CROSS REFERENCE TO RELATED APPLICATION
FIELD OF THE INVENTION
The present application is a non-provisional application claiming priority under 35 U.S.C. § 119(e) to co-pending U.S. provisional application No. 60/756,905 titled “Apparatus, System, and Method for Creation, Delivery and Utilization of Recommended Filter Settings,” which is hereby incorporated by reference herein.
Aspects of the present invention involve a system, method, and apparatus for creation, delivery and utilization of recommended multimedia filter settings.
A multimedia presentation, such as audio provided on CD and a movie provided on DVD, may contain certain language, images, scenes, or other content, not suitable or considered objectionable by certain audiences. To address this concern certain technologies have been developed to allow filtering of various types of content. One such filtering technology is a media player, such as a personal computer or DVD player, configured to allow filtered playback of a movie or other multimedia presentation as described in U.S. patent application Ser. No. 11/104,924 titled “Apparatus, System, and Method for Filtering Objectionable Portions of Multimedia Presentation,” filed on Apr. 12, 2005 (the '924 application), which is hereby incorporated by reference herein. Generally, in a DVD filtering environment there can be several different possible filtering options. For example, a user can elect to filter certain content (e.g., turn off audio and/or not show certain scenes) based on whether the content includes profanity, violence, sex, nudity, drug use, etc. With a wide variety of different filter options, there is a corresponding wide variety of different playback scenarios for any given multimedia presentation. For example, with 14 different filter types that may be activated or deactivated in any combination, there are potentially 16,384 playback configurations. With such a wide variety of filtering options and playback configurations, it can be difficult for a user to know which of the many playback configurations will filter the content they want filtered, but also present the multimedia in an entertaining and coherent manner.
One aspect of the present invention involves a method for presenting multimedia that comprises accessing a multimedia presentation and accessing a recommended subset of a plurality of filters for the multimedia, the plurality of filters configured to alter the presentation of the multimedia presentation. Then, applying the recommended subset of the plurality of the filters to alter the presentation of the multimedia presentation.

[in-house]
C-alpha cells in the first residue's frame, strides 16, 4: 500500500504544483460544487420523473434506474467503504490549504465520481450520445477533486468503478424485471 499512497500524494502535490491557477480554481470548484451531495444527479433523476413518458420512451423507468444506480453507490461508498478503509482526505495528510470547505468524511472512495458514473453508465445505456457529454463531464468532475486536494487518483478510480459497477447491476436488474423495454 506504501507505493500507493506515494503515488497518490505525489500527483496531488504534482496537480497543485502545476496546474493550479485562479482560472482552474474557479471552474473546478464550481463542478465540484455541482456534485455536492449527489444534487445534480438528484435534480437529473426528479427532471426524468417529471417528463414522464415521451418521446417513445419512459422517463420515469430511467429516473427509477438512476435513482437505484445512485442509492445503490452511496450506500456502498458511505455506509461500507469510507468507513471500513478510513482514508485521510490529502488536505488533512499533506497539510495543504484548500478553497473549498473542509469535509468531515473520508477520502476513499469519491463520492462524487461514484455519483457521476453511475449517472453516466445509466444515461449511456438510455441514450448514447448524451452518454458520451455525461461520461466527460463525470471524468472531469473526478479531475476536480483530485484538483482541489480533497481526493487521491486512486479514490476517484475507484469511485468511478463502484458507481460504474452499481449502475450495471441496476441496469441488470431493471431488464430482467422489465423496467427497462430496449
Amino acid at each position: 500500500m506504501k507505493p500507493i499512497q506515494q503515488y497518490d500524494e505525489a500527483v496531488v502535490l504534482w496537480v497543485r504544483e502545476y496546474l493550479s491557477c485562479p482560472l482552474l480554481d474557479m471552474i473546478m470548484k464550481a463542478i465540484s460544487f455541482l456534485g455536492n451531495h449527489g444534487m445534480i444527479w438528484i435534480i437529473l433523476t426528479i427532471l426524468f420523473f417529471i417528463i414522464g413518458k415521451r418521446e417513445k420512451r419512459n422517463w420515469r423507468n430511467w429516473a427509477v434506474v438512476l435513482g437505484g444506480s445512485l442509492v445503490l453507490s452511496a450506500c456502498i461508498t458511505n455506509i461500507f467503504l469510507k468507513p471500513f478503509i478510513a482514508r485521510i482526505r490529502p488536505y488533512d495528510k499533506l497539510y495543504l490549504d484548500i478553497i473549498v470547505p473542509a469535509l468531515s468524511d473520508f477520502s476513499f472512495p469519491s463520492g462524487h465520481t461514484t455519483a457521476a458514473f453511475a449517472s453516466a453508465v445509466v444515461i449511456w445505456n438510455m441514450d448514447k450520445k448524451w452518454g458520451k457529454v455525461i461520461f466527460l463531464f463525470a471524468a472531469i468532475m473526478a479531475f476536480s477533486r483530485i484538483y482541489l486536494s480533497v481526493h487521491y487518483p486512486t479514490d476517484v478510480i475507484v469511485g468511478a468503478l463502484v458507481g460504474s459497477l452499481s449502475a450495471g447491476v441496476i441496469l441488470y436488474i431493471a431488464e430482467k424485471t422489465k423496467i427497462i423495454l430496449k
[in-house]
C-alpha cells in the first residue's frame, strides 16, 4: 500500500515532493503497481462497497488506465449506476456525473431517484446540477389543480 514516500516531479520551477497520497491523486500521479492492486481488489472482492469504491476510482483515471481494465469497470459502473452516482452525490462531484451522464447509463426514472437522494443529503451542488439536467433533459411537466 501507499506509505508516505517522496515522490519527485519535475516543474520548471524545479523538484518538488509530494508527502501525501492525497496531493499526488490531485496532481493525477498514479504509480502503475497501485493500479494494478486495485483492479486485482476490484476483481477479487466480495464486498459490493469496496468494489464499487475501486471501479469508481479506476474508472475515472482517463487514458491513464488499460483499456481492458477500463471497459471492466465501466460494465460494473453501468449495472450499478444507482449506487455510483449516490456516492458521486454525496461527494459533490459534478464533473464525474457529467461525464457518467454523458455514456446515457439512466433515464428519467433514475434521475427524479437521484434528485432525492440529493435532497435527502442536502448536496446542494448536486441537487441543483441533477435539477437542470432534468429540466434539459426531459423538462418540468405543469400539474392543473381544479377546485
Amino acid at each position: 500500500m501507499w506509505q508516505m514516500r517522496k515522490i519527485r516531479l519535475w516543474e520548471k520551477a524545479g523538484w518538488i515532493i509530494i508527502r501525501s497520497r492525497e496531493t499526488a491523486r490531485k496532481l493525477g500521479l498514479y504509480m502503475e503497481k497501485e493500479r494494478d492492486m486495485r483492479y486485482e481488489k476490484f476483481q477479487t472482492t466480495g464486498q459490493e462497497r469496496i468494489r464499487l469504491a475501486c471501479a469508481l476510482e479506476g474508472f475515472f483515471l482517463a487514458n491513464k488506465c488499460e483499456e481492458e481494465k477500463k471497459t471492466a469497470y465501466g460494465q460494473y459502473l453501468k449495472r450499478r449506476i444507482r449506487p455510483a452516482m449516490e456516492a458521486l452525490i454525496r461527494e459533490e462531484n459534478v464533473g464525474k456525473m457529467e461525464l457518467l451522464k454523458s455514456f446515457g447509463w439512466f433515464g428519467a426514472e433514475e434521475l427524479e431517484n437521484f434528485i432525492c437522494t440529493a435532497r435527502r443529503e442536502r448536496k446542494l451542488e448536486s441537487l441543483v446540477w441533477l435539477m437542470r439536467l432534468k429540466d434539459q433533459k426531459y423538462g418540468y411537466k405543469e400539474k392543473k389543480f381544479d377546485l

Another aspect of the present invention involves a media player that comprises a memory arrangement storing a plurality of filters for a multimedia presentation, the memory further storing a recommendation of a subset of the plurality of filters to apply to the multimedia presentation to alter the presentation of the multimedia presentation. The media player also includes at least one processor configured to apply the subset of the plurality of filters to the multimedia player. One example of a media player that may be configured to conform with aspects of the present invention is a DVD player.
Another aspect of the present invention involves a computer program product including a recommended multimedia filter arrangement. The computer program product includes a computer useable medium and computer readable code embodied on the computer useable medium for one or more filter files associated with the multimedia presentation, the filter files each identifying a portion of the multimedia presentation, each filter file further identifying a filtering action for the portion of the multimedia presentation. The computer code also includes an indication of a pre-established subset of the plurality of filter files to be applied to a multimedia presentation to alter presentation of the multimedia presentation.
BRIEF DESCRIPTION OF THE DRAWINGS
Finally, another aspect of the present invention involves a method of generating a recommended filter selection for a multimedia presentation. The method involves evaluating a plurality of filters for a multimedia presentation against a criteria, the plurality of filters configured to alter the presentation of the multimedia presentation. The method further involves providing a recommended subset of the plurality of filters as a function of the operation of evaluating the plurality of filters against a criteria.
In order to describe the manner in which the above-recited and other advantages and features of the invention can be obtained, a more particular description of the invention briefly described above will be rendered by reference to specific embodiments thereof which are illustrated in the appended drawings. Understanding that these drawings depict only typical embodiments of the invention and are not therefore to be considered to be limiting of its scope, the invention will be described and explained with additional specificity and detail through the use of the accompanying drawings in which: